Spotify to face stiff competition in music streaming business

Market for music streaming is still young and has enormous potential

Spotify CEO Daniel Ek announces that the online streaming music service will expand to 20 new markets around the world and that it has worked out a deal with Led Zeppelin. photograph: spencer platt/getty images

Spotify CEO Daniel Ek announces that the online streaming music service will expand to 20 new markets around the world and that it has worked out a deal with Led Zeppelin. photograph: spencer platt/getty images


When Spotify, the digital music company of the moment, announced this week an exclusive deal with Led Zeppelin and free access on mobile devices, it also reported impressive numbers.

Its listeners have streamed 4.5 billion hours of music this year, and it has paid more than $1 billion in music royalties since its founding.

But Spotify, a private company, omitted the results that music executives, competitors and investors care about most: how many people use the service and how many pay for it.

Services like Spotify, Pandora and Apple’s new iTunes Radio have become the latest hope for the beleaguered music business. They let customers listen to vast catalogs of songs online, either free or through subscriptions for as little as $3 a month.

With download sales cooling after a decade of growth, streaming has the potential to transform the industry’s financial model by charging for the very act of listening. Instead of selling a CD or a download, companies could earn royalties every time someone clicks to hear a track.

“The buying habits of music lovers are changing,” Doug Morris, chairman of Sony Music Entertainment, told investors last month at a conference in Los Angeles. “Rather than buying physical records, or even digital downloads, consumers are starting to prefer buying music on demand from streaming services.”

Streaming has even begun to affect the way hit songs are made, with young acts like Lorde, Imagine Dragons and Baauer gaining much of their popularity and momentum from streaming platforms.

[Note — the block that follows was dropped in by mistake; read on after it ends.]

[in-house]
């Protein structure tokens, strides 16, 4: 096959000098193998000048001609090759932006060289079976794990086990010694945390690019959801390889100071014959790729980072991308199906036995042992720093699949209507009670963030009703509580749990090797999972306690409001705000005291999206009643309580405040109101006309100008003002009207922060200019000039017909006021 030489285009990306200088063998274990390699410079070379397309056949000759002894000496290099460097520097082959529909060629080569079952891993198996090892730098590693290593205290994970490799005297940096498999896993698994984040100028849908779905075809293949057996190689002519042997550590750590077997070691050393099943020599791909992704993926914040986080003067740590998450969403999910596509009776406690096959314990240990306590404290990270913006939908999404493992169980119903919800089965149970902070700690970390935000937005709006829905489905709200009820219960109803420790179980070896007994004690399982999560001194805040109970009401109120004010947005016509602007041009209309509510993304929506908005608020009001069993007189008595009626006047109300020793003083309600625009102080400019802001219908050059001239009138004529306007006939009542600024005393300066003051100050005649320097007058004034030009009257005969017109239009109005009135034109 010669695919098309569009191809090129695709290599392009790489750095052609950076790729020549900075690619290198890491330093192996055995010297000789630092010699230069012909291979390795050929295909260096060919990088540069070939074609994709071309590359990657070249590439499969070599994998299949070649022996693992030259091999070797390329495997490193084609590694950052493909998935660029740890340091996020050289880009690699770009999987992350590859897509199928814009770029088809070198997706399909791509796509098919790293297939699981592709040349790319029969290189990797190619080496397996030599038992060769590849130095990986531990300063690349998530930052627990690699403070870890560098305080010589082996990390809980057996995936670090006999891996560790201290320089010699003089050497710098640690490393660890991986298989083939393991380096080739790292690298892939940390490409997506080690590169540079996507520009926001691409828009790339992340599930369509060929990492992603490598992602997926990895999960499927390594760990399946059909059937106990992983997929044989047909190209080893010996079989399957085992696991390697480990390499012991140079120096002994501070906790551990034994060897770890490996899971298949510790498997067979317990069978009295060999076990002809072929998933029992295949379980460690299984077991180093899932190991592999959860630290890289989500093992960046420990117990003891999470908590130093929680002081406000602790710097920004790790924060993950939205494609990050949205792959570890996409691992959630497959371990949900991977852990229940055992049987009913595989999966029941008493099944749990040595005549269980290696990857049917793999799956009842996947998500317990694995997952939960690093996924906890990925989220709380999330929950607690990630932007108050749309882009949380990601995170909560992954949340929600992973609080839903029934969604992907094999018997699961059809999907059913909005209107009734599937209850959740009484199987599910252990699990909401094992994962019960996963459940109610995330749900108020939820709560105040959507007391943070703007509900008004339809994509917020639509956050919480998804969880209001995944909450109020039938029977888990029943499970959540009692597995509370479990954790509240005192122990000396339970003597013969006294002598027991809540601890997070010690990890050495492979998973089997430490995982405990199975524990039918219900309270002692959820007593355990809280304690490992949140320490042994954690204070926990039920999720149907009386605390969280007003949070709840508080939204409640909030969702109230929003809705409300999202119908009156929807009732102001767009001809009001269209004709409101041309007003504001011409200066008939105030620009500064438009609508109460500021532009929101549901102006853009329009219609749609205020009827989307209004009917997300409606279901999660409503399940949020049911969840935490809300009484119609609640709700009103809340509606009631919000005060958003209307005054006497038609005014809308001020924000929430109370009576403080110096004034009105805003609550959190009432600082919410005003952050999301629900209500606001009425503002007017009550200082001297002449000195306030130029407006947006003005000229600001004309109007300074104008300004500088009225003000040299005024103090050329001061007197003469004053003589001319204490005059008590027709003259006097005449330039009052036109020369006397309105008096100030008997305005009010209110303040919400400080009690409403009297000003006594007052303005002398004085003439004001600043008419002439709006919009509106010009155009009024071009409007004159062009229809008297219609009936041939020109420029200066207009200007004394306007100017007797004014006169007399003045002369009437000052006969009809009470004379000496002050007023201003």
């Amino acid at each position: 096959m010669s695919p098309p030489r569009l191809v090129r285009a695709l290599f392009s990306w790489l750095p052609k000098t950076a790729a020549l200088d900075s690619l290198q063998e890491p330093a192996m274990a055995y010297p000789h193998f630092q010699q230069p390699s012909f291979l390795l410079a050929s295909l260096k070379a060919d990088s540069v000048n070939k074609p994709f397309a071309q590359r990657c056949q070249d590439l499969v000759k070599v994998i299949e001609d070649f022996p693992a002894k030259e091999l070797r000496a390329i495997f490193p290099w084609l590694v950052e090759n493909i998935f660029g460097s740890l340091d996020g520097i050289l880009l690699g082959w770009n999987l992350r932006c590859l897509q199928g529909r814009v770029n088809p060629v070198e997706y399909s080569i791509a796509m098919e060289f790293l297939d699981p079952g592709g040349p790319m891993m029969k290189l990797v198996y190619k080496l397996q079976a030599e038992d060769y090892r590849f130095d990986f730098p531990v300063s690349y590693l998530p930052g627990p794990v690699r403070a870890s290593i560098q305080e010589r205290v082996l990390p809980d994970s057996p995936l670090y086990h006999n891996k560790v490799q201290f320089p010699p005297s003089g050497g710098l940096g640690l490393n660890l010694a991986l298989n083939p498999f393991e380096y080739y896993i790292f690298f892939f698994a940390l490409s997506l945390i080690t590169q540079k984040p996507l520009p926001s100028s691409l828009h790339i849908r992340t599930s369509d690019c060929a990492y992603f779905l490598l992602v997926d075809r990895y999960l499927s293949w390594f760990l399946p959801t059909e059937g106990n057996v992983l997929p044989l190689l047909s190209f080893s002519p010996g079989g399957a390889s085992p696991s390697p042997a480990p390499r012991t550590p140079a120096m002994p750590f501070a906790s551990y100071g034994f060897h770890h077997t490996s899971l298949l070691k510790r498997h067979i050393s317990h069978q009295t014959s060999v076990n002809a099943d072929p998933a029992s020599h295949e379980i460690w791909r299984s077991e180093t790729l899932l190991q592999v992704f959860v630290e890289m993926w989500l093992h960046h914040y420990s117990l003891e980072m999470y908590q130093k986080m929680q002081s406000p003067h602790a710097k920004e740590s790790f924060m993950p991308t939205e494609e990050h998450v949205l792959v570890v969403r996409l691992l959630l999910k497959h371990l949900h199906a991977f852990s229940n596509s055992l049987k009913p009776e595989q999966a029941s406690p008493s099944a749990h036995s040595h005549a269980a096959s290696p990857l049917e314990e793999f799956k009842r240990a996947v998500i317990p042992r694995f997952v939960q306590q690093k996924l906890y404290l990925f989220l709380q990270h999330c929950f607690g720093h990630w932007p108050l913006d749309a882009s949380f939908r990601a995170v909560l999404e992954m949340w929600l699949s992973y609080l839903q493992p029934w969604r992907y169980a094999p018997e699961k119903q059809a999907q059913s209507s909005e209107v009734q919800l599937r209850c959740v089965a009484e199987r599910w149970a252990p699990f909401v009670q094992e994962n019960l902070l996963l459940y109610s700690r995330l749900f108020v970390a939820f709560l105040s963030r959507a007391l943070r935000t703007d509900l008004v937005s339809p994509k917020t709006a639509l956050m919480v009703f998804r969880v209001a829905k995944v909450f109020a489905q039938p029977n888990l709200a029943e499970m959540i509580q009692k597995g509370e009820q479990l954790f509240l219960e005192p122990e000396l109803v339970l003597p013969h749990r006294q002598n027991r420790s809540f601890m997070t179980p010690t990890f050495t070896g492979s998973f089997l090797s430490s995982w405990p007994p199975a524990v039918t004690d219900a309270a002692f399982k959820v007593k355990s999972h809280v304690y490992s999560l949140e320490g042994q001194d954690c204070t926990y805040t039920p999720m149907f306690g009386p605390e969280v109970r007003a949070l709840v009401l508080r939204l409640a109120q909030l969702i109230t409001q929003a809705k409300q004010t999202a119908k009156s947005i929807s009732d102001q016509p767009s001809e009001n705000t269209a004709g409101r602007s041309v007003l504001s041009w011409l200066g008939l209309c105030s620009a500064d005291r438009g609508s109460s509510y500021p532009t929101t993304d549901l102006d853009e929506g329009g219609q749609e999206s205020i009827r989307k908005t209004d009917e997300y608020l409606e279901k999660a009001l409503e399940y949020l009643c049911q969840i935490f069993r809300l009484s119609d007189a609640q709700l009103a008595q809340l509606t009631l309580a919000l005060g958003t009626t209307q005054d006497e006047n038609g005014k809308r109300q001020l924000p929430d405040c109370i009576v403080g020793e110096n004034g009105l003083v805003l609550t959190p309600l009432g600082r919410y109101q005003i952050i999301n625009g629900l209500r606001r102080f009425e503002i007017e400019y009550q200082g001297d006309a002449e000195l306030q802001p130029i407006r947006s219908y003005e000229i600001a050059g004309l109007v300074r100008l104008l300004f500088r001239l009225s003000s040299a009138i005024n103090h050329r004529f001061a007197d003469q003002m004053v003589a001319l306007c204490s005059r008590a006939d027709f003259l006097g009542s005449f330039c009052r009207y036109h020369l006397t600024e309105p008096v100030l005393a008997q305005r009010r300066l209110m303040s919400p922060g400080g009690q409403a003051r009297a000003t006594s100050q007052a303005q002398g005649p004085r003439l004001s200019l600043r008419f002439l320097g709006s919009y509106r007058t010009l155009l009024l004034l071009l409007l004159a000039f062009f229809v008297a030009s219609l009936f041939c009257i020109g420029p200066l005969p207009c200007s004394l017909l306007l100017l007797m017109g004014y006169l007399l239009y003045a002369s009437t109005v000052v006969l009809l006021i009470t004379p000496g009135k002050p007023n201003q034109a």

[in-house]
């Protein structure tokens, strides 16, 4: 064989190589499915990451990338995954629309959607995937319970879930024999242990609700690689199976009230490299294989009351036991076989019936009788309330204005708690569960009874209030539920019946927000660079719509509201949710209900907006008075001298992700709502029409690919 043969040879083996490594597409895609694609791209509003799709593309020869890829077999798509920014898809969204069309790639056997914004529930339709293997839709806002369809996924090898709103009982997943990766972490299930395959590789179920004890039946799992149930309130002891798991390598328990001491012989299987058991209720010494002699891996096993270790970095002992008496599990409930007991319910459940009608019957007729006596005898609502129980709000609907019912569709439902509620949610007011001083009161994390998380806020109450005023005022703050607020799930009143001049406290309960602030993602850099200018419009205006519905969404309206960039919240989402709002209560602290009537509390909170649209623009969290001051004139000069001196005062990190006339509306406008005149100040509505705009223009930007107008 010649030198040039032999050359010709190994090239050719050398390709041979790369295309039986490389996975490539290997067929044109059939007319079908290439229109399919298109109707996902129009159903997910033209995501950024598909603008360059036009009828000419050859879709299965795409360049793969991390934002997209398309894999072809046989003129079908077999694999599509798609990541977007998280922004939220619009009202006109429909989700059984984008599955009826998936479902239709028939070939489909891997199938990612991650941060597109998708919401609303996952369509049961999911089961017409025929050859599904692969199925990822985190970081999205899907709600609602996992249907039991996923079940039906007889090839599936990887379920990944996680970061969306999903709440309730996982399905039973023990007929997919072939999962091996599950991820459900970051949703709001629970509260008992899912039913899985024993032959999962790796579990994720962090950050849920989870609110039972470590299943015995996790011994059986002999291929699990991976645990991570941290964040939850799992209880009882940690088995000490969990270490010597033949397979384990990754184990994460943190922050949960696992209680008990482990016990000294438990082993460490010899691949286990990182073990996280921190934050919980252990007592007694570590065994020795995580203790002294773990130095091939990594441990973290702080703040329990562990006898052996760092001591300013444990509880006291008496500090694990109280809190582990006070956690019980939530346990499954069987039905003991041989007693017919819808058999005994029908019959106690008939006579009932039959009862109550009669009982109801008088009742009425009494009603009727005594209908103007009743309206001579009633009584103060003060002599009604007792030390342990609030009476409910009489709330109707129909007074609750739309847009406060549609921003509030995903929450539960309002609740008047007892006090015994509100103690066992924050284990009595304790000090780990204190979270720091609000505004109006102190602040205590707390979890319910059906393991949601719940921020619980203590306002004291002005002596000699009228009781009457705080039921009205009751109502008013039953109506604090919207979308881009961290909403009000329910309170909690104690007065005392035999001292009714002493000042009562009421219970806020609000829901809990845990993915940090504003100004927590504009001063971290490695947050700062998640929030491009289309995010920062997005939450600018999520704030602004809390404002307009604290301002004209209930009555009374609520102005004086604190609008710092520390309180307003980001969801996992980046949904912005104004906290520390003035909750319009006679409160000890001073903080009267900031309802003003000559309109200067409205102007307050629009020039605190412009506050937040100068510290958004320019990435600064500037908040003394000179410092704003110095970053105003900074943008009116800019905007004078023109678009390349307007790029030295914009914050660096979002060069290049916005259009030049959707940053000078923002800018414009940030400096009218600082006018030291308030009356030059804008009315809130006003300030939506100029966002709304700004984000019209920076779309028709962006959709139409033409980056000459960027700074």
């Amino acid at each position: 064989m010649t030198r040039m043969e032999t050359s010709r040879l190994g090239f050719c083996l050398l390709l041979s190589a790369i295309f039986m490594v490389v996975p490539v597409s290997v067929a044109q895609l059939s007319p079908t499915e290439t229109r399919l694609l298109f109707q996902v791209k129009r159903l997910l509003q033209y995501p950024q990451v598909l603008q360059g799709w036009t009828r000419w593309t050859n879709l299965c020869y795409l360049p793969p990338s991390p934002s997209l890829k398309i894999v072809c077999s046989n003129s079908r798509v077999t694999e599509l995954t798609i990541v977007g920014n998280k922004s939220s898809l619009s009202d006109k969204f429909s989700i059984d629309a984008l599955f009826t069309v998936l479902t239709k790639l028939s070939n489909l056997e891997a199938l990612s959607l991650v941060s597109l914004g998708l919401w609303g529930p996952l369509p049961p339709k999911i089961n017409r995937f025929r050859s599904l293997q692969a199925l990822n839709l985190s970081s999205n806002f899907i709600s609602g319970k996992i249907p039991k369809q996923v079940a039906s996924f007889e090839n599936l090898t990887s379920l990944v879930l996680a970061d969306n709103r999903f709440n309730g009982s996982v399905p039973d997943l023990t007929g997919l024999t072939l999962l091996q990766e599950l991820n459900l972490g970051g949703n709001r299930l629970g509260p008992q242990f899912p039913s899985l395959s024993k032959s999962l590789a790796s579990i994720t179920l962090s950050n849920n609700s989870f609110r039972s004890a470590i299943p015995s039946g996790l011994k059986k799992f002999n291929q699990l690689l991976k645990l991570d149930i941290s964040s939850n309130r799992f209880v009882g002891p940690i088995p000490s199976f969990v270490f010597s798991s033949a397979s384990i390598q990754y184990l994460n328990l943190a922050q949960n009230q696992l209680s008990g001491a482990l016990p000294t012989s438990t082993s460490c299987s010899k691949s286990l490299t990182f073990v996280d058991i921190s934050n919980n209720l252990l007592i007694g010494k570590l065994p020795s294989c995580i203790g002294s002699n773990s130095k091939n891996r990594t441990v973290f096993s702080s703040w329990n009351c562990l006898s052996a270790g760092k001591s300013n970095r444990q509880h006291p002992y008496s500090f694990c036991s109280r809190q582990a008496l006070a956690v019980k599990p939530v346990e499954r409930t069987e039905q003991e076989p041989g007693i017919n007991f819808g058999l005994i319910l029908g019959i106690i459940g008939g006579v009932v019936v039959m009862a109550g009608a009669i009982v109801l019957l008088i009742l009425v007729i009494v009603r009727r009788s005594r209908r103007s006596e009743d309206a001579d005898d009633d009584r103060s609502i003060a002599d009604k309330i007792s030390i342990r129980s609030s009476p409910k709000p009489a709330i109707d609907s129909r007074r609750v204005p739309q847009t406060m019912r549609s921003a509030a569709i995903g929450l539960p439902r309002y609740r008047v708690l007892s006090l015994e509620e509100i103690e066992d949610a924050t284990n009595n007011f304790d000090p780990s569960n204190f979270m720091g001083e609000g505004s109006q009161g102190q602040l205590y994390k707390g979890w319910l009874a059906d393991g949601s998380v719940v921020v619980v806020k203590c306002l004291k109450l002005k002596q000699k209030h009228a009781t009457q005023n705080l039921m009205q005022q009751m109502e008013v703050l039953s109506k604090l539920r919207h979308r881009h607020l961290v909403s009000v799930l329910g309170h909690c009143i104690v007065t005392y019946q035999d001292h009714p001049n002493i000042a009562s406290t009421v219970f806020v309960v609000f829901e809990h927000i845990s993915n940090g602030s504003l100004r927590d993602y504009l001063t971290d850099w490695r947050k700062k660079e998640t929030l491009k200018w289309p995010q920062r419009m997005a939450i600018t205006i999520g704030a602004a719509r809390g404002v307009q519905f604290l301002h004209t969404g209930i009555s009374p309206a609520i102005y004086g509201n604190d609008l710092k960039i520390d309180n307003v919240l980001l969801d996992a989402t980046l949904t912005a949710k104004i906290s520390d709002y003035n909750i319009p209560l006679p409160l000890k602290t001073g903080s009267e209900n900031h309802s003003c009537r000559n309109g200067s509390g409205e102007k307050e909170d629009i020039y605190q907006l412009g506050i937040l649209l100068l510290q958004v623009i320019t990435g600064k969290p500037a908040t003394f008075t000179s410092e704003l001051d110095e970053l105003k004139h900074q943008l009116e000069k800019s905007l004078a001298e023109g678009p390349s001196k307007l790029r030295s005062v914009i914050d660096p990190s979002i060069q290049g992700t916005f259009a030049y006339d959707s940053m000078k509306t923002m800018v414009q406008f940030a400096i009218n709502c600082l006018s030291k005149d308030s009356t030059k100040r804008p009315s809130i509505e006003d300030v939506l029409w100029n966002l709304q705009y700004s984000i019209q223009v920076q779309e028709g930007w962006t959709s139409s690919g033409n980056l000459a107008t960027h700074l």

Yet even as they have grown, streaming companies have encountered a stubborn problem: Music lovers will consume large amounts of music as long as it is free, but getting them to pay a monthly subscription has proved much more difficult.

Pandora, the only publicly traded streaming company, delivers about 1.5 billion hours of music each month to more than 70 million users, but only about 3 million of them pay. The rest listen free but must endure advertising. Even though it has a market value of $5 billion, Pandora has yet to turn an annual profit.

“There is this irrational resistance for people to actually plunk down their credit card for streaming services,” said Ted Cohen, a digital music consultant with the firm TAG Strategic. “We’re 13 years into the Napster phenomenon of ‘music is free,’ and it’s hard to get people back into the idea that music is at least worth the value of a cup of Starbucks coffee a week.”

YouTube’s free music videos have made it the most popular listening platform of all among young listeners, according to Nielsen.

When Spotify’s chief executive, Daniel Ek, was asked about the company’s subscriber numbers, he said: “We’re not a company that will update the numbers with every million subs we get. We will update them when we feel there are important milestones that we reach.”